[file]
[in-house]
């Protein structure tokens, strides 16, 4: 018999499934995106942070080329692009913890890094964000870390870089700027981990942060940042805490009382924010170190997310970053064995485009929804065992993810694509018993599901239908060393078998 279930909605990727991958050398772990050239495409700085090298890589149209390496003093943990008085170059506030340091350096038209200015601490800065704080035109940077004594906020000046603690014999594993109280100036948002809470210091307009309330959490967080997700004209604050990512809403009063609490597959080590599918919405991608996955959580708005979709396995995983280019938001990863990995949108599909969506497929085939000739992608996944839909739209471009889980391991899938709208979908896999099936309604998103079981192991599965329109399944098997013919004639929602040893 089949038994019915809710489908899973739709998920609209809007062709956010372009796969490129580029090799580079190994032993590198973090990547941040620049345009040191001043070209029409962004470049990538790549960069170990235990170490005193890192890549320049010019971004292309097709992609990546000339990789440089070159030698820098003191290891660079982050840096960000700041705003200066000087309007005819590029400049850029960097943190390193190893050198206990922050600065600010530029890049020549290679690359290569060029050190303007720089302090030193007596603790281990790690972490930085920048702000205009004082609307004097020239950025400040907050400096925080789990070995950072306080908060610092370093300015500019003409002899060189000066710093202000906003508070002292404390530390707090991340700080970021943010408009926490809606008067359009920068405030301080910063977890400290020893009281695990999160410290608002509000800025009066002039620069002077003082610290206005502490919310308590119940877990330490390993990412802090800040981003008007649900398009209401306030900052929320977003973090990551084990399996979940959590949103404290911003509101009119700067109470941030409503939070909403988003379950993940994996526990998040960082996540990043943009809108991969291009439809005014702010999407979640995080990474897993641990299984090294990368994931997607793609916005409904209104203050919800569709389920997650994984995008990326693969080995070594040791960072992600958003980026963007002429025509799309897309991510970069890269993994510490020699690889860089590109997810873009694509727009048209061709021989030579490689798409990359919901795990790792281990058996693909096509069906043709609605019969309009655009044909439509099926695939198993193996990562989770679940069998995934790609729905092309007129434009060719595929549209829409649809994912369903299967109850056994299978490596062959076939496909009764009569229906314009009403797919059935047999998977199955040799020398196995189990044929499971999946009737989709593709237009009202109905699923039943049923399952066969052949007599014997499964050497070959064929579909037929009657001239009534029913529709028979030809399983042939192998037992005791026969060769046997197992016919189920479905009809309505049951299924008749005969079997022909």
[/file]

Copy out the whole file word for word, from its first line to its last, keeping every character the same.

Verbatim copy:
[in-house]
């Protein structure tokens, strides 16, 4: 018999499934995106942070080329692009913890890094964000870390870089700027981990942060940042805490009382924010170190997310970053064995485009929804065992993810694509018993599901239908060393078998 279930909605990727991958050398772990050239495409700085090298890589149209390496003093943990008085170059506030340091350096038209200015601490800065704080035109940077004594906020000046603690014999594993109280100036948002809470210091307009309330959490967080997700004209604050990512809403009063609490597959080590599918919405991608996955959580708005979709396995995983280019938001990863990995949108599909969506497929085939000739992608996944839909739209471009889980391991899938709208979908896999099936309604998103079981192991599965329109399944098997013919004639929602040893 089949038994019915809710489908899973739709998920609209809007062709956010372009796969490129580029090799580079190994032993590198973090990547941040620049345009040191001043070209029409962004470049990538790549960069170990235990170490005193890192890549320049010019971004292309097709992609990546000339990789440089070159030698820098003191290891660079982050840096960000700041705003200066000087309007005819590029400049850029960097943190390193190893050198206990922050600065600010530029890049020549290679690359290569060029050190303007720089302090030193007596603790281990790690972490930085920048702000205009004082609307004097020239950025400040907050400096925080789990070995950072306080908060610092370093300015500019003409002899060189000066710093202000906003508070002292404390530390707090991340700080970021943010408009926490809606008067359009920068405030301080910063977890400290020893009281695990999160410290608002509000800025009066002039620069002077003082610290206005502490919310308590119940877990330490390993990412802090800040981003008007649900398009209401306030900052929320977003973090990551084990399996979940959590949103404290911003509101009119700067109470941030409503939070909403988003379950993940994996526990998040960082996540990043943009809108991969291009439809005014702010999407979640995080990474897993641990299984090294990368994931997607793609916005409904209104203050919800569709389920997650994984995008990326693969080995070594040791960072992600958003980026963007002429025509799309897309991510970069890269993994510490020699690889860089590109997810873009694509727009048209061709021989030579490689798409990359919901795990790792281990058996693909096509069906043709609605019969309009655009044909439509099926695939198993193996990562989770679940069998995934790609729905092309007129434009060719595929549209829409649809994912369903299967109850056994299978490596062959076939496909009764009569229906314009009403797919059935047999998977199955040799020398196995189990044929499971999946009737989709593709237009009202109905699923039943049923399952066969052949007599014997499964050497070959064929579909037929009657001239009534029913529709028979030809399983042939192998037992005791026969060769046997197992016919189920479905009809309505049951299924008749005969079997022909």